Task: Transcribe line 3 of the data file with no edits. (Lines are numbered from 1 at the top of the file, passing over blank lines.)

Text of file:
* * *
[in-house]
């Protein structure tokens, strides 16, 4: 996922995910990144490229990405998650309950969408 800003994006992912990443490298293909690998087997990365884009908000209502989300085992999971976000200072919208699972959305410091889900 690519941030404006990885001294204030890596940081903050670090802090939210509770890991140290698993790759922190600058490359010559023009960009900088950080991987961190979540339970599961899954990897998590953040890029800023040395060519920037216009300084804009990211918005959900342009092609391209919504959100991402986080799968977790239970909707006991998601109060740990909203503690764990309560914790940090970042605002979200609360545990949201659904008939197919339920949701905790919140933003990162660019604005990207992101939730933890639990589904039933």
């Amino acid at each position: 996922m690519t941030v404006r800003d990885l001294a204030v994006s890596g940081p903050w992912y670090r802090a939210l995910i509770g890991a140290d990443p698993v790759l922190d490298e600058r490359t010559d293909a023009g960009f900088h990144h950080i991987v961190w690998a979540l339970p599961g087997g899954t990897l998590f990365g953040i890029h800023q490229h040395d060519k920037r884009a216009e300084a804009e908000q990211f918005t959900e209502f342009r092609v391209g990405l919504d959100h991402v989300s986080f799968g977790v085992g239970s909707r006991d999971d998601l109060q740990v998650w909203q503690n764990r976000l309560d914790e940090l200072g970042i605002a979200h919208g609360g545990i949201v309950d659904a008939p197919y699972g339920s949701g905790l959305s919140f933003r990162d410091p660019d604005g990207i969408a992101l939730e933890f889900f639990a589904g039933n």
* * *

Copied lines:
């Amino acid at each position: 996922m690519t941030v404006r800003d990885l001294a204030v994006s890596g940081p903050w992912y670090r802090a939210l995910i509770g890991a140290d990443p698993v790759l922190d490298e600058r490359t010559d293909a023009g960009f900088h990144h950080i991987v961190w690998a979540l339970p599961g087997g899954t990897l998590f990365g953040i890029h800023q490229h040395d060519k920037r884009a216009e300084a804009e908000q990211f918005t959900e209502f342009r092609v391209g990405l919504d959100h991402v989300s986080f799968g977790v085992g239970s909707r006991d999971d998601l109060q740990v998650w909203q503690n764990r976000l309560d914790e940090l200072g970042i605002a979200h919208g609360g545990i949201v309950d659904a008939p197919y699972g339920s949701g905790l959305s919140f933003r990162d410091p660019d604005g990207i969408a992101l939730e933890f889900f639990a589904g039933n």